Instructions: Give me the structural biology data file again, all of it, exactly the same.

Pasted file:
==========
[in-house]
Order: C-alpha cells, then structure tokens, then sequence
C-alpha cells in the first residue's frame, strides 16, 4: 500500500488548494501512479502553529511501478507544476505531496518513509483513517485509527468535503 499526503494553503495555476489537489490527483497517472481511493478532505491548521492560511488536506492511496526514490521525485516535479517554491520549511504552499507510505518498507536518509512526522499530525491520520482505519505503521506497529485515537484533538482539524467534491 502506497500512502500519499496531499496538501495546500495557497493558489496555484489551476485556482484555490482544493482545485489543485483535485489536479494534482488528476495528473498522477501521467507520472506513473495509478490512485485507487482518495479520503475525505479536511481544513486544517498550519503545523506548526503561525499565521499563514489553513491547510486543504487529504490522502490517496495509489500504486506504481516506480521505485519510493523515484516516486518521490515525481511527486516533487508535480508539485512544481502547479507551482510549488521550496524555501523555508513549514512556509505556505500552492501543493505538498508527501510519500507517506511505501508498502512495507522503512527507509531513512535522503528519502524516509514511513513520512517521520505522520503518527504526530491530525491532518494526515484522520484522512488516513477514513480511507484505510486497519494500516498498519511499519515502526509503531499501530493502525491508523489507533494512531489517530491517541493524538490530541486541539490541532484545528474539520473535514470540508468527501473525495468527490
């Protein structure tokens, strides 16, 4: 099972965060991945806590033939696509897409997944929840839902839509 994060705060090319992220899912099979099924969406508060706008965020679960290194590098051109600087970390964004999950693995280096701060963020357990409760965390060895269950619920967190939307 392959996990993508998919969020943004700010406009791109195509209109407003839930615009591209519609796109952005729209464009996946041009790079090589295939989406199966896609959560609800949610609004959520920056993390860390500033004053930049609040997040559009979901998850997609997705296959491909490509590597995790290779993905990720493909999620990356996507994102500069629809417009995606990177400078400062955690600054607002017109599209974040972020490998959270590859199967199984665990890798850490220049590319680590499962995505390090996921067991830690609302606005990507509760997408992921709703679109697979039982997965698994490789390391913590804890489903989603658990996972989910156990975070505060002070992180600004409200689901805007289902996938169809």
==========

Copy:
[in-house]
Order: C-alpha cells, then structure tokens, then sequence
C-alpha cells in the first residue's frame, strides 16, 4: 500500500488548494501512479502553529511501478507544476505531496518513509483513517485509527468535503 499526503494553503495555476489537489490527483497517472481511493478532505491548521492560511488536506492511496526514490521525485516535479517554491520549511504552499507510505518498507536518509512526522499530525491520520482505519505503521506497529485515537484533538482539524467534491 502506497500512502500519499496531499496538501495546500495557497493558489496555484489551476485556482484555490482544493482545485489543485483535485489536479494534482488528476495528473498522477501521467507520472506513473495509478490512485485507487482518495479520503475525505479536511481544513486544517498550519503545523506548526503561525499565521499563514489553513491547510486543504487529504490522502490517496495509489500504486506504481516506480521505485519510493523515484516516486518521490515525481511527486516533487508535480508539485512544481502547479507551482510549488521550496524555501523555508513549514512556509505556505500552492501543493505538498508527501510519500507517506511505501508498502512495507522503512527507509531513512535522503528519502524516509514511513513520512517521520505522520503518527504526530491530525491532518494526515484522520484522512488516513477514513480511507484505510486497519494500516498498519511499519515502526509503531499501530493502525491508523489507533494512531489517530491517541493524538490530541486541539490541532484545528474539520473535514470540508468527501473525495468527490
């Protein structure tokens, strides 16, 4: 099972965060991945806590033939696509897409997944929840839902839509 994060705060090319992220899912099979099924969406508060706008965020679960290194590098051109600087970390964004999950693995280096701060963020357990409760965390060895269950619920967190939307 392959996990993508998919969020943004700010406009791109195509209109407003839930615009591209519609796109952005729209464009996946041009790079090589295939989406199966896609959560609800949610609004959520920056993390860390500033004053930049609040997040559009979901998850997609997705296959491909490509590597995790290779993905990720493909999620990356996507994102500069629809417009995606990177400078400062955690600054607002017109599209974040972020490998959270590859199967199984665990890798850490220049590319680590499962995505390090996921067991830690609302606005990507509760997408992921709703679109697979039982997965698994490789390391913590804890489903989603658990996972989910156990975070505060002070992180600004409200689901805007289902996938169809």